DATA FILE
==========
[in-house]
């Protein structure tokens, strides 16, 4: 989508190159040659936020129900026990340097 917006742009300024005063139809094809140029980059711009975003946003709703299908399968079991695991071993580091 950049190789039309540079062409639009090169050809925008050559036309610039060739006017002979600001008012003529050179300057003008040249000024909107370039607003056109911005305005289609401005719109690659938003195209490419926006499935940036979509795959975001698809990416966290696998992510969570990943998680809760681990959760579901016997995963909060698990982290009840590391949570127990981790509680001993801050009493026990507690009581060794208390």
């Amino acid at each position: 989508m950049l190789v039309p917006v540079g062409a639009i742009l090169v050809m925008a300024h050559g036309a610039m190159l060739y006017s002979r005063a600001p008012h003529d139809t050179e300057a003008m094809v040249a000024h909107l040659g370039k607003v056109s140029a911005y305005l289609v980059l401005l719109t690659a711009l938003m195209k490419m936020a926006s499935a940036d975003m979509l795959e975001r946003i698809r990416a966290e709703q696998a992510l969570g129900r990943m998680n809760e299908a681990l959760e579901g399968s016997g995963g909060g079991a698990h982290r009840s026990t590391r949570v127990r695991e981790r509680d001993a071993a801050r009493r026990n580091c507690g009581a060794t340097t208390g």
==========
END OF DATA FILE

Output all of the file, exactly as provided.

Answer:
[in-house]
């Protein structure tokens, strides 16, 4: 989508190159040659936020129900026990340097 917006742009300024005063139809094809140029980059711009975003946003709703299908399968079991695991071993580091 950049190789039309540079062409639009090169050809925008050559036309610039060739006017002979600001008012003529050179300057003008040249000024909107370039607003056109911005305005289609401005719109690659938003195209490419926006499935940036979509795959975001698809990416966290696998992510969570990943998680809760681990959760579901016997995963909060698990982290009840590391949570127990981790509680001993801050009493026990507690009581060794208390």
């Amino acid at each position: 989508m950049l190789v039309p917006v540079g062409a639009i742009l090169v050809m925008a300024h050559g036309a610039m190159l060739y006017s002979r005063a600001p008012h003529d139809t050179e300057a003008m094809v040249a000024h909107l040659g370039k607003v056109s140029a911005y305005l289609v980059l401005l719109t690659a711009l938003m195209k490419m936020a926006s499935a940036d975003m979509l795959e975001r946003i698809r990416a966290e709703q696998a992510l969570g129900r990943m998680n809760e299908a681990l959760e579901g399968s016997g995963g909060g079991a698990h982290r009840s026990t590391r949570v127990r695991e981790r509680d001993a071993a801050r009493r026990n580091c507690g009581a060794t340097t208390g």